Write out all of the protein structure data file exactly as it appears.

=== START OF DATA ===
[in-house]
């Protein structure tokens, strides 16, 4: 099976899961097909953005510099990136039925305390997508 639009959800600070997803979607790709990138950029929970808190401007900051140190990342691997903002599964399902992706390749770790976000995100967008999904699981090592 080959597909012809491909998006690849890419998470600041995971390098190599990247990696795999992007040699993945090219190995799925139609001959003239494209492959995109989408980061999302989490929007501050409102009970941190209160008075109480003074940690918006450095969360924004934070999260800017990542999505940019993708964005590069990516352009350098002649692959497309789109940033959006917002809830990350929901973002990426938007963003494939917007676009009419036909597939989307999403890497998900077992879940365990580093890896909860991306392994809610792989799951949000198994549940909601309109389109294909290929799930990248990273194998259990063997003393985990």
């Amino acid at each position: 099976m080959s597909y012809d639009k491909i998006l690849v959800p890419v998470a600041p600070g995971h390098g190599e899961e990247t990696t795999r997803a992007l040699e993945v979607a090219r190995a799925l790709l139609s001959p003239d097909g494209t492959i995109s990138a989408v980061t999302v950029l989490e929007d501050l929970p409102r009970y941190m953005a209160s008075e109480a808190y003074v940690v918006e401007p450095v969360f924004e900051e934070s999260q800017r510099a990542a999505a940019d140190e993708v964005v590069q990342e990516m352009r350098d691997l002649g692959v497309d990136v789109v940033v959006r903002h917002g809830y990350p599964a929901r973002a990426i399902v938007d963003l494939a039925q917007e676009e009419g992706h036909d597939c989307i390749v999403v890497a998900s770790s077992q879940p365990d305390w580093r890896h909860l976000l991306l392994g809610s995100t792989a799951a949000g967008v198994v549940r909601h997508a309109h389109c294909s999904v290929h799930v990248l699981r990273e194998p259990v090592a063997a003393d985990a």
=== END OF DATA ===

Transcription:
[in-house]
């Protein structure tokens, strides 16, 4: 099976899961097909953005510099990136039925305390997508 639009959800600070997803979607790709990138950029929970808190401007900051140190990342691997903002599964399902992706390749770790976000995100967008999904699981090592 080959597909012809491909998006690849890419998470600041995971390098190599990247990696795999992007040699993945090219190995799925139609001959003239494209492959995109989408980061999302989490929007501050409102009970941190209160008075109480003074940690918006450095969360924004934070999260800017990542999505940019993708964005590069990516352009350098002649692959497309789109940033959006917002809830990350929901973002990426938007963003494939917007676009009419036909597939989307999403890497998900077992879940365990580093890896909860991306392994809610792989799951949000198994549940909601309109389109294909290929799930990248990273194998259990063997003393985990």
């Amino acid at each position: 099976m080959s597909y012809d639009k491909i998006l690849v959800p890419v998470a600041p600070g995971h390098g190599e899961e990247t990696t795999r997803a992007l040699e993945v979607a090219r190995a799925l790709l139609s001959p003239d097909g494209t492959i995109s990138a989408v980061t999302v950029l989490e929007d501050l929970p409102r009970y941190m953005a209160s008075e109480a808190y003074v940690v918006e401007p450095v969360f924004e900051e934070s999260q800017r510099a990542a999505a940019d140190e993708v964005v590069q990342e990516m352009r350098d691997l002649g692959v497309d990136v789109v940033v959006r903002h917002g809830y990350p599964a929901r973002a990426i399902v938007d963003l494939a039925q917007e676009e009419g992706h036909d597939c989307i390749v999403v890497a998900s770790s077992q879940p365990d305390w580093r890896h909860l976000l991306l392994g809610s995100t792989a799951a949000g967008v198994v549940r909601h997508a309109h389109c294909s999904v290929h799930v990248l699981r990273e194998p259990v090592a063997a003393d985990a």